Continuous positive airway pressure also shouldn't be used for respiratory muscle weakness and hypoventilation. CPAP doesn't provide sufficient inspiratory assistance, and it increases the expiratory work of breathing. CPAP is useful for ALS patients with sleep apnea, without respiratory muscle weakness and hypoventilation.

When assisted ventilation is needed, more than 50 percent of patients with ALS have some bulbar impairment. Most can use bilevel NPPV ventilation initially, even with bulbar impairment. Some may do better using a volume ventilator for NPPV.


Patients should be able to try different home ventilators, and particularly a wide variety of interfaces, to select the most comfortable and effective system. Interfaces must be fitted skillfully by an experienced RT.10

When bilevel NPPV is started, comfortable and well-fitting interfaces are essential. Newer interfaces adapt better to facial contours and don't require tight straps. It's useful to rotate among different interfaces to avoid skin injury.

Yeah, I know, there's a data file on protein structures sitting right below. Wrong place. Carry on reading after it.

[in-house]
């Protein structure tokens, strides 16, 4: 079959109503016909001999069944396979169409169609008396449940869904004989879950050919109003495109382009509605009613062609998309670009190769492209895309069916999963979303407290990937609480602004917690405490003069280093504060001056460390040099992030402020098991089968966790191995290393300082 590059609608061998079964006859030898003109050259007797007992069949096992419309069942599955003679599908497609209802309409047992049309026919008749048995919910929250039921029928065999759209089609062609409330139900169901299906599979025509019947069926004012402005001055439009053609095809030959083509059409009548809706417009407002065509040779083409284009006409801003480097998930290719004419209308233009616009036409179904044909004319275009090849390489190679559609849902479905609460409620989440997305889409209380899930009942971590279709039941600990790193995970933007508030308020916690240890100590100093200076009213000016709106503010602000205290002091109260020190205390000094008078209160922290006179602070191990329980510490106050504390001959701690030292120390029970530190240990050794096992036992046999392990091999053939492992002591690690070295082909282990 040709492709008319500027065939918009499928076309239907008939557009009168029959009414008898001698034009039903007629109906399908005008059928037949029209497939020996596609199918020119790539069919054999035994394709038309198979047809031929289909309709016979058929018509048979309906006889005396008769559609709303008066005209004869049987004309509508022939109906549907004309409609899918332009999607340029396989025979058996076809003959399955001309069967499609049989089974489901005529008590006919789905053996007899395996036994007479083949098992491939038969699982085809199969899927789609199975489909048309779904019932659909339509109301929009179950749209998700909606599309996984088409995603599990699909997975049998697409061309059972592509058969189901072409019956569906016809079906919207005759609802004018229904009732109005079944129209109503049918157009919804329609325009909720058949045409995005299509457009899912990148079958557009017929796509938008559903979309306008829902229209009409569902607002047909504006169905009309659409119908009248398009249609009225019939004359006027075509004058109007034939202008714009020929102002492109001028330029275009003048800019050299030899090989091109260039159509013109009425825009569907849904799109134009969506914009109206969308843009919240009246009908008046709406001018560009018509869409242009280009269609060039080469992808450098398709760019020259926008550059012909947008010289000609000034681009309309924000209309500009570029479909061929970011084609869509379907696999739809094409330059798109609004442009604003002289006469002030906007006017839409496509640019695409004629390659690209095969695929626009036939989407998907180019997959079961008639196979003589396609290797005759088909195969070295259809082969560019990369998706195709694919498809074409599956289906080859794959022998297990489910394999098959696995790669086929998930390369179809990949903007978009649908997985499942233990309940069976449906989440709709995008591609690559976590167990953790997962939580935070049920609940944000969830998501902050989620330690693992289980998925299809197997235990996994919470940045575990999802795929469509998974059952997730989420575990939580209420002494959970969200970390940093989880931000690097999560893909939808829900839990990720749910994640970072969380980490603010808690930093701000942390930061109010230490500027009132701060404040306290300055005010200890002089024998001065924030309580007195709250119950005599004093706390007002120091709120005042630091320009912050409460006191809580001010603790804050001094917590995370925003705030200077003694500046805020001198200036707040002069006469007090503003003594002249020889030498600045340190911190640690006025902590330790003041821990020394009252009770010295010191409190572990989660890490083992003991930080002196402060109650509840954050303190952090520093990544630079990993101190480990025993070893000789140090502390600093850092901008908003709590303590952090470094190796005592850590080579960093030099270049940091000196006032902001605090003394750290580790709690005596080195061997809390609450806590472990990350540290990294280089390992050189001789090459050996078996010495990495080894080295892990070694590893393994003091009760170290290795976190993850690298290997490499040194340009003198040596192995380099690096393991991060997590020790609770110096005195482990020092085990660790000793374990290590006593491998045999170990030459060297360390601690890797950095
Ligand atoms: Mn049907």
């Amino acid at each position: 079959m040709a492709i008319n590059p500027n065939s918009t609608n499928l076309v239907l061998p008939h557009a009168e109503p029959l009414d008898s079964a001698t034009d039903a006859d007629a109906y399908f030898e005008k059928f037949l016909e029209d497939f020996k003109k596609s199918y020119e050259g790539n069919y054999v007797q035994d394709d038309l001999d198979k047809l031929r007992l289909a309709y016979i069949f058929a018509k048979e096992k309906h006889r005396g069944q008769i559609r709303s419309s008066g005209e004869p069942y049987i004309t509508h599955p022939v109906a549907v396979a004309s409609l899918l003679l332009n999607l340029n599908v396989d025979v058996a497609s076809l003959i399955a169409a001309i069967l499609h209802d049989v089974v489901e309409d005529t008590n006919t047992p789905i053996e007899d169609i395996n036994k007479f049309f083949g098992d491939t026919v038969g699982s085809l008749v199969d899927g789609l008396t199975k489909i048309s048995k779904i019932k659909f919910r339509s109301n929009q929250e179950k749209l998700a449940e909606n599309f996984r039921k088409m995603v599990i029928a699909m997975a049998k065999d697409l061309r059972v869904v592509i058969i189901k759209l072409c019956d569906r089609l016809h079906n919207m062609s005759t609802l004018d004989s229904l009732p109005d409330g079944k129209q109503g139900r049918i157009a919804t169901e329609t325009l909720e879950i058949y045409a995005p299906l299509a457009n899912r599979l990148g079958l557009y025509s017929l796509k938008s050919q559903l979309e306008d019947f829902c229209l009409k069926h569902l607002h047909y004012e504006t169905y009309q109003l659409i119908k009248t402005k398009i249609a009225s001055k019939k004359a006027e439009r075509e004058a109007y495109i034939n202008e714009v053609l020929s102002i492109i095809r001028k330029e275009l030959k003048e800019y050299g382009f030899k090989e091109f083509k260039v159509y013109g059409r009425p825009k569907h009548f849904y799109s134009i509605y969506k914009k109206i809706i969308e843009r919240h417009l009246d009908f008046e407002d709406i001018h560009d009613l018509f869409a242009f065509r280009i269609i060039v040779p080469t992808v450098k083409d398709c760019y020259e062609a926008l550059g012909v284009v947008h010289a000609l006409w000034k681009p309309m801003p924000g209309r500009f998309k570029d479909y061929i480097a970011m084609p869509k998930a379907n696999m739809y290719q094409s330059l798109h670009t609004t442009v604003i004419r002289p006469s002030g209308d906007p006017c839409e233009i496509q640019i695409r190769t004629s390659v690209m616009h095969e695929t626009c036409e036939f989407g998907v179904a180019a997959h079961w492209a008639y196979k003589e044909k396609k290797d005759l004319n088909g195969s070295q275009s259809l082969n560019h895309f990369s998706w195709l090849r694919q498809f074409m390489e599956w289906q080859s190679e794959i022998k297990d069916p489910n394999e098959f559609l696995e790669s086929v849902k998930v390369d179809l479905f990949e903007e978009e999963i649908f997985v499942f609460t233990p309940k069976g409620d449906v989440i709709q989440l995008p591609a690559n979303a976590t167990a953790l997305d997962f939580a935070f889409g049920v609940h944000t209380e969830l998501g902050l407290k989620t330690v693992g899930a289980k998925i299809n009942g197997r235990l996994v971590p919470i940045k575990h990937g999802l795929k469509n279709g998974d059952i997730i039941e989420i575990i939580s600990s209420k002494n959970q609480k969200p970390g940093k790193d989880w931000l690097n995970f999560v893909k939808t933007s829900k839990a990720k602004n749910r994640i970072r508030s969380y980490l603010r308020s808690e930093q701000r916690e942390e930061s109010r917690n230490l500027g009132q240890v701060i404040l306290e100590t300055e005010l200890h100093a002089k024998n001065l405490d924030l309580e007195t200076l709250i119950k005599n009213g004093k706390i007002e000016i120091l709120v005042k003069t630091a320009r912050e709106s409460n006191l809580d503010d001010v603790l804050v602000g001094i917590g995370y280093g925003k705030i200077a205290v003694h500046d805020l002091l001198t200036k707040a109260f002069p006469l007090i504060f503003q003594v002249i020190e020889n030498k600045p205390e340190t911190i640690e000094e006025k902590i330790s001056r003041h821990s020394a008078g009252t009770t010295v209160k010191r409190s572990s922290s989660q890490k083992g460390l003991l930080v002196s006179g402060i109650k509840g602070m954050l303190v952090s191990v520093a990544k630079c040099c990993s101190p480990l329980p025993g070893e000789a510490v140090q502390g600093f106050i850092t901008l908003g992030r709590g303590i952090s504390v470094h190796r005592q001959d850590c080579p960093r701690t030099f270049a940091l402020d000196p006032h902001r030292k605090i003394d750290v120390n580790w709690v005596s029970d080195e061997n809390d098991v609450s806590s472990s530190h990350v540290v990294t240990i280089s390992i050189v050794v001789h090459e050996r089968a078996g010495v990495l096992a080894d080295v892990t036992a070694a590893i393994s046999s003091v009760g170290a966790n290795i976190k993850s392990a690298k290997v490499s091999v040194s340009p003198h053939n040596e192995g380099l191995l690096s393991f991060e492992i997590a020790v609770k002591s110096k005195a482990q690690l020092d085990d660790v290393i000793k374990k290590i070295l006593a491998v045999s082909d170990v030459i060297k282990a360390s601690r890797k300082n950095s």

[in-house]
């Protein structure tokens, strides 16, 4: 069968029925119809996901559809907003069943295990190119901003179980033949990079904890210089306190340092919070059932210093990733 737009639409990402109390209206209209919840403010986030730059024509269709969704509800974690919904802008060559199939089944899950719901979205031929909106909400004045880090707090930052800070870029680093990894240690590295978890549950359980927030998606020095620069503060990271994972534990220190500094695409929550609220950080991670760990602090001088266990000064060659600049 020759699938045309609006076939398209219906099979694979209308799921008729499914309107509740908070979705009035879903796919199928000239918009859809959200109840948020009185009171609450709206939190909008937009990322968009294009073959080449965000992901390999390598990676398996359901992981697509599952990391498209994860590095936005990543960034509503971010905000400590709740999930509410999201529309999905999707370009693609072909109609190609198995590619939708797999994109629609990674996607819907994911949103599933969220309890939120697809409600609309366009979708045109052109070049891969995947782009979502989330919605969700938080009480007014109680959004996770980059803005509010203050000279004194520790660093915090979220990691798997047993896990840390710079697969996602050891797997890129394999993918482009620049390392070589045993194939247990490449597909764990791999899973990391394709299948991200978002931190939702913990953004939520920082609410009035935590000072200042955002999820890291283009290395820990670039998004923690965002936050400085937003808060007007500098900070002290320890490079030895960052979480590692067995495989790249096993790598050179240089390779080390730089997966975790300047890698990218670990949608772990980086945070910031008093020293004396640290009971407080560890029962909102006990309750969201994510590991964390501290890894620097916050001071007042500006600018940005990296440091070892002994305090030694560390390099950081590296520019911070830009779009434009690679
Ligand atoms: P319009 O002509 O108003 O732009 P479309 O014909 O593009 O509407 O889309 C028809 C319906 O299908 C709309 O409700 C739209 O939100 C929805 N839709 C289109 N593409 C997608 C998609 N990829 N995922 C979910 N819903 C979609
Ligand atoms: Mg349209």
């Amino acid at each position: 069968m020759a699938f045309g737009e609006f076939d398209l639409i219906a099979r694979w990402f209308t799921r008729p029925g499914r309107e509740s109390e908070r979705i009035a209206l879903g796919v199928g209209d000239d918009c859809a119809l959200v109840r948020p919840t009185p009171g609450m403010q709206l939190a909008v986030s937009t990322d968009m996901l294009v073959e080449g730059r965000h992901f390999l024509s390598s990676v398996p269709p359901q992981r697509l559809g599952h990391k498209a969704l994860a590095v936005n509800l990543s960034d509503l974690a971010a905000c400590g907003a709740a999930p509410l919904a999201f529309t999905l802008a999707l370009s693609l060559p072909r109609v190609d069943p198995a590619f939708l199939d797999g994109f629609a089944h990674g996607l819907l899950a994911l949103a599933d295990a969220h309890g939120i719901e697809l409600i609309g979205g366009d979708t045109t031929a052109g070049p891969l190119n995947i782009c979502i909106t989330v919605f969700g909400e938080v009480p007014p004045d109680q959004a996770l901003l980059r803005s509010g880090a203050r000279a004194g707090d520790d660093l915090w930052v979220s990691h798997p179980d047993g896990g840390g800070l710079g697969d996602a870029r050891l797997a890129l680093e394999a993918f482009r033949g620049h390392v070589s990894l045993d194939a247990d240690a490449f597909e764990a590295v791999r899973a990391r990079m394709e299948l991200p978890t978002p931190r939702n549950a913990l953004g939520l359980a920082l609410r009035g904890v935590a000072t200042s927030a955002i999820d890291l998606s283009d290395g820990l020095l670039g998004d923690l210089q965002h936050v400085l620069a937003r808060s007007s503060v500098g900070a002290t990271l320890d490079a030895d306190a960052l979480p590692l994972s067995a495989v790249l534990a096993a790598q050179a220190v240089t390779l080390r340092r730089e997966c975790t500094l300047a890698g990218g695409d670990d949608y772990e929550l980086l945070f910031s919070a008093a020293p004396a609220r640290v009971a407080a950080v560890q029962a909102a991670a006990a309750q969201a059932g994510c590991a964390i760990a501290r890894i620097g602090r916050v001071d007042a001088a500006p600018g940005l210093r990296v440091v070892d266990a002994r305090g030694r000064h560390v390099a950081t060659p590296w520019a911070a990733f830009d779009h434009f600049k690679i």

For daytime use and in cases of nasal congestion, NPPV with a mouthpiece is helpful for patients without significant bulbar impairment. A heated humidifier also may alleviate nasal congestion, as well as an inhaled nasal corticosteroid. Some people need to use a full-face mask if mouth leaks are a problem and a chinstrap isn't effective.

The newer bilevel ventilators for NPPV have many features including rise time and inspiratory/expiratory sensitivity. These can facilitate improved comfort and adjustment to assisted ventilation, when properly monitored by an experienced RT.

It usually takes time for patients to acclimate to NPPV. Start at an IPAP of about 8 to 10 cm H2O with a minimal EPAP of 2 to 4 cm H2O. Over two to eight weeks, IPAP can be adjusted gradually up to an effective level, usually 12 to 18 cm H2O. IPAP-EPAP span (DP) should be 10 cm H2O.

The goal is patient comfort and effective ventilation that achieves an oximetry O2 saturation 95 percent without added oxygen. Thus, follow-up oximetry spot tests are important.